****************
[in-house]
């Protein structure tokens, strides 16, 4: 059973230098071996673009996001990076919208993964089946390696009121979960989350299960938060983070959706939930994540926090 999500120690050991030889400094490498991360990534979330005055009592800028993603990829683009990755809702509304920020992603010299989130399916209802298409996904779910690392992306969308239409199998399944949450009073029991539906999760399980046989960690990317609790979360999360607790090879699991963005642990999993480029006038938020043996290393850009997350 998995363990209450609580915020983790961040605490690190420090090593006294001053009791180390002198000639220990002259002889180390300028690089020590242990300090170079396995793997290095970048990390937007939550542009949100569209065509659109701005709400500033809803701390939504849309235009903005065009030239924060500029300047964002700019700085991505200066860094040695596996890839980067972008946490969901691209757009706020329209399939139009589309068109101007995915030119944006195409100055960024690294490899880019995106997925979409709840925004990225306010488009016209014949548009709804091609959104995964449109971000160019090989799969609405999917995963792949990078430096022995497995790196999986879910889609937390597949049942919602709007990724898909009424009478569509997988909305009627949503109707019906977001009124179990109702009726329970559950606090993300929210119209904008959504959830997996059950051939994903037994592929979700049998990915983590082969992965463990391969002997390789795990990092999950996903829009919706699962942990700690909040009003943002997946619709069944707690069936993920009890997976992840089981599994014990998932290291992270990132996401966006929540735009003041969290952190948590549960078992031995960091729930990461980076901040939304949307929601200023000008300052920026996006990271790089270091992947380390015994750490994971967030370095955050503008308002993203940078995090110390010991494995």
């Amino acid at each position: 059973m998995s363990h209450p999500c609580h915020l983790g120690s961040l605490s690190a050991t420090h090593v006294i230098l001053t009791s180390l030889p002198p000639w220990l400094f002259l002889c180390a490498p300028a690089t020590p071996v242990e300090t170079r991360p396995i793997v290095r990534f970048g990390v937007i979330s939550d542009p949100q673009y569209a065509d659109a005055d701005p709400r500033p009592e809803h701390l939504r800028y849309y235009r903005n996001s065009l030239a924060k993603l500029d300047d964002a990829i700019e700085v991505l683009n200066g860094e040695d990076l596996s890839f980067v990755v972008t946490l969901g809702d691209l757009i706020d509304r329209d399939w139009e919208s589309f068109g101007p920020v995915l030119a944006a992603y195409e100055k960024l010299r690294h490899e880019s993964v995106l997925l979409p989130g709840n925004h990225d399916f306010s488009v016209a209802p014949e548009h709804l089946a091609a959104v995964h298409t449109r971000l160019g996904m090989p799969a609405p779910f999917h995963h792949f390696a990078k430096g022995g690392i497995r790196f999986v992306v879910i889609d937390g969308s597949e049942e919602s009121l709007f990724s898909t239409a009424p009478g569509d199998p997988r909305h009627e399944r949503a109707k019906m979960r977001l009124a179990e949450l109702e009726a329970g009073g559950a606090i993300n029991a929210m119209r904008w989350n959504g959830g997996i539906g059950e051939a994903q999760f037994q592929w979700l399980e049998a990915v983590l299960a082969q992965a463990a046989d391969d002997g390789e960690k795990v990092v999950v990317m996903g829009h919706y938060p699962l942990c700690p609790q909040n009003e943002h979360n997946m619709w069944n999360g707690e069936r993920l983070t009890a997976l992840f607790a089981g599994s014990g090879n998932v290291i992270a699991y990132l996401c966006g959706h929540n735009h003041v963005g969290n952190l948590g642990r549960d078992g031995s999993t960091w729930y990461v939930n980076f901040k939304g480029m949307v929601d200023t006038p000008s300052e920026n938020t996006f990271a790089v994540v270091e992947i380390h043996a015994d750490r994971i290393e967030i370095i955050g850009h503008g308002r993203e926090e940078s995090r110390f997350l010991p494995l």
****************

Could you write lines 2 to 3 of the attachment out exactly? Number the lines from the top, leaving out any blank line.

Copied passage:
């Protein structure tokens, strides 16, 4: 059973230098071996673009996001990076919208993964089946390696009121979960989350299960938060983070959706939930994540926090 999500120690050991030889400094490498991360990534979330005055009592800028993603990829683009990755809702509304920020992603010299989130399916209802298409996904779910690392992306969308239409199998399944949450009073029991539906999760399980046989960690990317609790979360999360607790090879699991963005642990999993480029006038938020043996290393850009997350 998995363990209450609580915020983790961040605490690190420090090593006294001053009791180390002198000639220990002259002889180390300028690089020590242990300090170079396995793997290095970048990390937007939550542009949100569209065509659109701005709400500033809803701390939504849309235009903005065009030239924060500029300047964002700019700085991505200066860094040695596996890839980067972008946490969901691209757009706020329209399939139009589309068109101007995915030119944006195409100055960024690294490899880019995106997925979409709840925004990225306010488009016209014949548009709804091609959104995964449109971000160019090989799969609405999917995963792949990078430096022995497995790196999986879910889609937390597949049942919602709007990724898909009424009478569509997988909305009627949503109707019906977001009124179990109702009726329970559950606090993300929210119209904008959504959830997996059950051939994903037994592929979700049998990915983590082969992965463990391969002997390789795990990092999950996903829009919706699962942990700690909040009003943002997946619709069944707690069936993920009890997976992840089981599994014990998932290291992270990132996401966006929540735009003041969290952190948590549960078992031995960091729930990461980076901040939304949307929601200023000008300052920026996006990271790089270091992947380390015994750490994971967030370095955050503008308002993203940078995090110390010991494995």
């Amino acid at each position: 059973m998995s363990h209450p999500c609580h915020l983790g120690s961040l605490s690190a050991t420090h090593v006294i230098l001053t009791s180390l030889p002198p000639w220990l400094f002259l002889c180390a490498p300028a690089t020590p071996v242990e300090t170079r991360p396995i793997v290095r990534f970048g990390v937007i979330s939550d542009p949100q673009y569209a065509d659109a005055d701005p709400r500033p009592e809803h701390l939504r800028y849309y235009r903005n996001s065009l030239a924060k993603l500029d300047d964002a990829i700019e700085v991505l683009n200066g860094e040695d990076l596996s890839f980067v990755v972008t946490l969901g809702d691209l757009i706020d509304r329209d399939w139009e919208s589309f068109g101007p920020v995915l030119a944006a992603y195409e100055k960024l010299r690294h490899e880019s993964v995106l997925l979409p989130g709840n925004h990225d399916f306010s488009v016209a209802p014949e548009h709804l089946a091609a959104v995964h298409t449109r971000l160019g996904m090989p799969a609405p779910f999917h995963h792949f390696a990078k430096g022995g690392i497995r790196f999986v992306v879910i889609d937390g969308s597949e049942e919602s009121l709007f990724s898909t239409a009424p009478g569509d199998p997988r909305h009627e399944r949503a109707k019906m979960r977001l009124a179990e949450l109702e009726a329970g009073g559950a606090i993300n029991a929210m119209r904008w989350n959504g959830g997996i539906g059950e051939a994903q999760f037994q592929w979700l399980e049998a990915v983590l299960a082969q992965a463990a046989d391969d002997g390789e960690k795990v990092v999950v990317m996903g829009h919706y938060p699962l942990c700690p609790q909040n009003e943002h979360n997946m619709w069944n999360g707690e069936r993920l983070t009890a997976l992840f607790a089981g599994s014990g090879n998932v290291i992270a699991y990132l996401c966006g959706h929540n735009h003041v963005g969290n952190l948590g642990r549960d078992g031995s999993t960091w729930y990461v939930n980076f901040k939304g480029m949307v929601d200023t006038p000008s300052e920026n938020t996006f990271a790089v994540v270091e992947i380390h043996a015994d750490r994971i290393e967030i370095i955050g850009h503008g308002r993203e926090e940078s995090r110390f997350l010991p494995l």